A 65 year old man presented to the emergency department with a 10 day history of dark urine, general malaise, and progressive shortness of breath. He had a history of rheumatic heart disease and had been on warfarin since he had a metallic mitral valve replacement in 1984. He was a retired teacher, drank a minimal amount of alcohol, and was a non-smoker. He had no family history of cancer.  
feeds.bmj.com
almost 5 years ago
Preview
0
1

A man with rust coloured urine and normocytic anaemia

A 65 year old man presented to the emergency department with a 10 day history of dark urine, general malaise, and progressive shortness of breath. He had a history of rheumatic heart disease and had been on warfarin since he had a metallic mitral valve replacement in 1984. He was a retired teacher, drank a minimal amount of alcohol, and was a non-smoker. He had no family history of cancer.  
feeds.bmj.com
almost 5 years ago
Preview
1
13

Warfarin Side Effects in Detail - Drugs.com

Learn about the potential side effects of warfarin. Includes common and rare side effects information for consumers and healthcare professionals.  
drugs.com
almost 5 years ago
D2c071a5552599c7f6359e89638fd360b93a6e833876766676945077
1
145

The story of the discovery of heparin and warfarin

Douglas Wardrop and David Keeling Oxford Haemophilia and Thrombosis Centre, Oxford Radcliffe Hospitals, Oxford, UK  
Nicole Chalmers
almost 5 years ago
Www.bmj
0
6

Comparative risk of gastrointestinal bleeding with dabigatran, rivaroxaban, and warfarin: population based cohort study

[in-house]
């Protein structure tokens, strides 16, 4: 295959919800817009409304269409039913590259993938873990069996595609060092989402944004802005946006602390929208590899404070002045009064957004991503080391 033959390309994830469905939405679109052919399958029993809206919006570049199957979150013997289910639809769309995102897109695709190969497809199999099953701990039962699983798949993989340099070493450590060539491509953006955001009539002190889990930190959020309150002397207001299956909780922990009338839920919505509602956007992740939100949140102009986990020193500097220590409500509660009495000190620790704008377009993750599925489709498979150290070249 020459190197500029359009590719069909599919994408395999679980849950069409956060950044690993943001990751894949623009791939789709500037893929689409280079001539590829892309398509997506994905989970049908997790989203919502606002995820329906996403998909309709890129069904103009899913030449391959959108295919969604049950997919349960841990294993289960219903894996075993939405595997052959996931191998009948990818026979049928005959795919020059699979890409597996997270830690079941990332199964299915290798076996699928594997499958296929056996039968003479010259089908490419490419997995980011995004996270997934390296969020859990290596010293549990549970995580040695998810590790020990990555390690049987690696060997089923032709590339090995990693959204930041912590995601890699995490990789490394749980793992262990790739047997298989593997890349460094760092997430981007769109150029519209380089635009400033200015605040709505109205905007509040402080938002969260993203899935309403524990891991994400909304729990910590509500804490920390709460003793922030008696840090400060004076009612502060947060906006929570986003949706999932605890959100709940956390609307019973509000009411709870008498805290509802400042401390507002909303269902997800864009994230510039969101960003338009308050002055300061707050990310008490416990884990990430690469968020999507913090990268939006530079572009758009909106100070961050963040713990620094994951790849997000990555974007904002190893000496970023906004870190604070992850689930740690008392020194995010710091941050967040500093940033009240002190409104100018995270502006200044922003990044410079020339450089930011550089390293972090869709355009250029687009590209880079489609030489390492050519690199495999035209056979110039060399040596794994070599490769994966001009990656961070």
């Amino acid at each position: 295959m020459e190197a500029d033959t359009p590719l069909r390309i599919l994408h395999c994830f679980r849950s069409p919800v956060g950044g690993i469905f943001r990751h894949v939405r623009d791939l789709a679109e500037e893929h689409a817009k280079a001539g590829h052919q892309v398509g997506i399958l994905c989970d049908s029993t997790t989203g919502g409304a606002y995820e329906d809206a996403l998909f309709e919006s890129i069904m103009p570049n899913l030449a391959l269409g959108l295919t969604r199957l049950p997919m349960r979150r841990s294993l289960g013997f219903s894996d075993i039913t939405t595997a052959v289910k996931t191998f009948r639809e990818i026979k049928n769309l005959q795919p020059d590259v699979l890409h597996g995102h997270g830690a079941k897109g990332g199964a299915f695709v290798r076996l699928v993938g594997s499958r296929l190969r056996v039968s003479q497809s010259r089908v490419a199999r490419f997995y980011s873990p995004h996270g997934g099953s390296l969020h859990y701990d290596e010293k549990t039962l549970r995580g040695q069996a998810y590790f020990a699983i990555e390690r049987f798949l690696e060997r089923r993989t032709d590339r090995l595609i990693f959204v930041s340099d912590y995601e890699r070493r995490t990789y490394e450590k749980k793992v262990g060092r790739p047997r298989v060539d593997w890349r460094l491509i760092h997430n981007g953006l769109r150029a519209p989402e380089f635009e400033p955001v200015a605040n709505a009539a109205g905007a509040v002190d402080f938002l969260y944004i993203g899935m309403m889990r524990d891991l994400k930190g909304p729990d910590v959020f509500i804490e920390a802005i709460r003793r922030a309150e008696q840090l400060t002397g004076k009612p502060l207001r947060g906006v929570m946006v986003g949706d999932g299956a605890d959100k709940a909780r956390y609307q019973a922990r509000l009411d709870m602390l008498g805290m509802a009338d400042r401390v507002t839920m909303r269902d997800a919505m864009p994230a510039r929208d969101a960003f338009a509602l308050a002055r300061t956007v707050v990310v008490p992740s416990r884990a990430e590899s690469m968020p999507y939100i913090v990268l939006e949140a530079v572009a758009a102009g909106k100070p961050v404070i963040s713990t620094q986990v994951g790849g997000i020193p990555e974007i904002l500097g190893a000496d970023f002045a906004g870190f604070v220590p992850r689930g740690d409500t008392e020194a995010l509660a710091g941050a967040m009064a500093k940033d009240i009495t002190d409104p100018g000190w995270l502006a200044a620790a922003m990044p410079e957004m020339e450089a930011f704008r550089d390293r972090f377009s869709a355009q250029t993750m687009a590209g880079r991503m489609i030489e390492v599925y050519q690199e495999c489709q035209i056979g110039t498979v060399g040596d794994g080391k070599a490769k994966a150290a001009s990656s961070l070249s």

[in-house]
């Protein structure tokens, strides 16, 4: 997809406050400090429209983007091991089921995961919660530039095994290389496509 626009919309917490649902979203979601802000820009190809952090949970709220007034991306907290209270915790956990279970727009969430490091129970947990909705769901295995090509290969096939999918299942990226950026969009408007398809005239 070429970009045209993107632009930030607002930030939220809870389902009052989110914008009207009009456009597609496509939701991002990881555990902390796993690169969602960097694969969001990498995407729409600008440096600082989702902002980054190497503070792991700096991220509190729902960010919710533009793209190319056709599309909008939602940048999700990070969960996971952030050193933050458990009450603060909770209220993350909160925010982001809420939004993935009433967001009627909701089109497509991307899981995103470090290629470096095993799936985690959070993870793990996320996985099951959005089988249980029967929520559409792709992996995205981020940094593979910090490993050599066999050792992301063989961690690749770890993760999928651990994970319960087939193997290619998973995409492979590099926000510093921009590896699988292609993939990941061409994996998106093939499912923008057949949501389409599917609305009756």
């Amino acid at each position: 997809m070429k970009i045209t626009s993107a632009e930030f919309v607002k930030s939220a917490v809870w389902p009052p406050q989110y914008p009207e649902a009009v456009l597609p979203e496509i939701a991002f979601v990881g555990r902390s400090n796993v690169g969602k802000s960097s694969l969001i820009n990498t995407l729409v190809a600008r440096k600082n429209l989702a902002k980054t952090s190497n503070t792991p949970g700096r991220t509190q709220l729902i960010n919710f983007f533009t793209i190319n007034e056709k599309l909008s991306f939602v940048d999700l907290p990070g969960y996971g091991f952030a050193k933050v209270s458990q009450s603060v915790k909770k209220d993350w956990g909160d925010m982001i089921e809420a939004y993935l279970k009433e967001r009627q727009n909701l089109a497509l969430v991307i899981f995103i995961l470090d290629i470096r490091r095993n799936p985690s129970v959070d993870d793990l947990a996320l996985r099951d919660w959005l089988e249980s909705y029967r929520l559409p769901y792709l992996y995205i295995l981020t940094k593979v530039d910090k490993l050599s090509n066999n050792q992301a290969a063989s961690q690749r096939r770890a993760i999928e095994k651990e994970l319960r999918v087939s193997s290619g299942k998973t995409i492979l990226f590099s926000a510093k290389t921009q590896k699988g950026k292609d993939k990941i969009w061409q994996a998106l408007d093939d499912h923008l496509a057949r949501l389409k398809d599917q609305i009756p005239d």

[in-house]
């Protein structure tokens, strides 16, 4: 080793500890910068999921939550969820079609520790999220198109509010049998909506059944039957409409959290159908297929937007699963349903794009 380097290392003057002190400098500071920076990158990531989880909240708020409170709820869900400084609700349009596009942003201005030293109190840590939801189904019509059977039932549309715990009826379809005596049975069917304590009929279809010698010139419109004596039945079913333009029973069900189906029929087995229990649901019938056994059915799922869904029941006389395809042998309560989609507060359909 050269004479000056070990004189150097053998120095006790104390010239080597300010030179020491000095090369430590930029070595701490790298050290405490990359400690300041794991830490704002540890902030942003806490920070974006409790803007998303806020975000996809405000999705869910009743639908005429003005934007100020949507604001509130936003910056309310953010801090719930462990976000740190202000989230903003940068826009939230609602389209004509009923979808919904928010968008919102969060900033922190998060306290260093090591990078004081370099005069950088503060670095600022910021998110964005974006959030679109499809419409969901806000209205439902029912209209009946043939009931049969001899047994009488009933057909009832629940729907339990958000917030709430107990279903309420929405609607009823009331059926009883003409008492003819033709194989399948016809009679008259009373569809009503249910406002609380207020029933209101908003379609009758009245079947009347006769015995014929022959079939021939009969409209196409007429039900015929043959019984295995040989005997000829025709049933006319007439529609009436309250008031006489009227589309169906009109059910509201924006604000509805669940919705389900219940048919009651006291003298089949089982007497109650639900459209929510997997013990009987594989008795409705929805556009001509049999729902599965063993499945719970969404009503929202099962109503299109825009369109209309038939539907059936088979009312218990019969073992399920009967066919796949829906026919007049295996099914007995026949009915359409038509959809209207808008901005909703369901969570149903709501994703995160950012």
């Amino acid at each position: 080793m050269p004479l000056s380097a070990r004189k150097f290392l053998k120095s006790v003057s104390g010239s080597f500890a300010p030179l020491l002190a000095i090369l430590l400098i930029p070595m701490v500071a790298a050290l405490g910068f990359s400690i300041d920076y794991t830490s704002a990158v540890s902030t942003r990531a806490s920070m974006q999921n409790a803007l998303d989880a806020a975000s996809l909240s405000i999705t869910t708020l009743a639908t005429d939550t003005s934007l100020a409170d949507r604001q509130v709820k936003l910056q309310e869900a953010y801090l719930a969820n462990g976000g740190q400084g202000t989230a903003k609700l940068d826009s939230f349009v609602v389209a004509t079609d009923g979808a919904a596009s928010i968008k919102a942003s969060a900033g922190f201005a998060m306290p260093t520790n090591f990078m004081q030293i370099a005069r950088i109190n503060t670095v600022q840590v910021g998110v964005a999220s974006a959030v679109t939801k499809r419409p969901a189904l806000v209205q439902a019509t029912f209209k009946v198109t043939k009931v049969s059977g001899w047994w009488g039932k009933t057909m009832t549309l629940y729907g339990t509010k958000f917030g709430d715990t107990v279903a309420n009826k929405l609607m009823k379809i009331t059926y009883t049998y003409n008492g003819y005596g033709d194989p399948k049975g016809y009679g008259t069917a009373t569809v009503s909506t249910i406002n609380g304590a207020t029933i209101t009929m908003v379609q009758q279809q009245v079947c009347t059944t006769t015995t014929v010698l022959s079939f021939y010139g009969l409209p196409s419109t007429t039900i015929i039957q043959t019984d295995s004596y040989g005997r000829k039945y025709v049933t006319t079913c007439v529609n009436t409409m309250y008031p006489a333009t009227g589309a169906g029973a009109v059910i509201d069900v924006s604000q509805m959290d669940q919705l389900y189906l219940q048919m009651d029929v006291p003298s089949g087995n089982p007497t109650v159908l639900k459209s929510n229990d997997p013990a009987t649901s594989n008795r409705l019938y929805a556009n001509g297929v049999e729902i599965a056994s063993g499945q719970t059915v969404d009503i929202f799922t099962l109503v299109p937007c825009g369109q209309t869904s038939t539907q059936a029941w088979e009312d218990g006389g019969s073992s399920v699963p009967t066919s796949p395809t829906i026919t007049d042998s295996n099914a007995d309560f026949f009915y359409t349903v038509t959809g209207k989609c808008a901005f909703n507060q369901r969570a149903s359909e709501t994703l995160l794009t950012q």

Objective To determine the real world risk of gastrointestinal bleeding associated with the use of the novel oral anticoagulants dabigatran and rivaroxaban compared with warfarin.  
feeds.bmj.com
almost 5 years ago
Preview
0
1

Risk of gastrointestinal bleeding associated with oral anticoagulants: population based retrospective cohort study

Objectives To determine the real world safety of dabigatran or rivaroxaban compared with warfarin in terms of gastrointestinal bleeding.  
feeds.bmj.com
almost 5 years ago
Www.bmj
0
14

Comparative risk of gastrointestinal bleeding with dabigatran, rivaroxaban, and warfarin: population based cohort study

Objective To determine the real world risk of gastrointestinal bleeding associated with the use of the novel oral anticoagulants dabigatran and rivaroxaban compared with warfarin.  
feeds.bmj.com
almost 5 years ago
Preview
0
0

Safety of new oral anticoagulants

Two linked papers (doi:10.1136/bmj.h1857, doi:10.1136/bmj.h1585) report additional evidence on the risks of gastrointestinal bleeding among patients taking the novel oral anticoagulants dabigatran and rivaroxaban.1 2 From a database of more than 100 million US adults, Abraham and colleagues identified almost 220 000 new users of dabigatran, rivaroxaban, or warfarin between November 2010 and September 2013.1 In their comparison of propensity score matched patients, the risk of gastrointestinal bleeding increased significantly with age for both new oral anticoagulants, relative to warfarin. By age 75, the risk of gastrointestinal bleeding associated with rivaroxaban exceeded that with warfarin, for patients with or without atrial fibrillation. Among patients taking dabigatran, the association between older age and higher risk was confined to those with atrial fibrillation, although the data included very few patients without atrial fibrillation taking this drug.  
feeds.bmj.com
almost 5 years ago
Preview
0
4

Risk of gastrointestinal bleeding associated with oral anticoagulants: population based retrospective cohort study

Objectives To determine the real world safety of dabigatran or rivaroxaban compared with warfarin in terms of gastrointestinal bleeding.  
feeds.bmj.com
almost 5 years ago
Www.bmj
0
6

Risk of gastrointestinal bleeding associated with oral anticoagulants: population based retrospective cohort study

Objectives To determine the real world safety of dabigatran or rivaroxaban compared with warfarin in terms of gastrointestinal bleeding.  
feeds.bmj.com
almost 5 years ago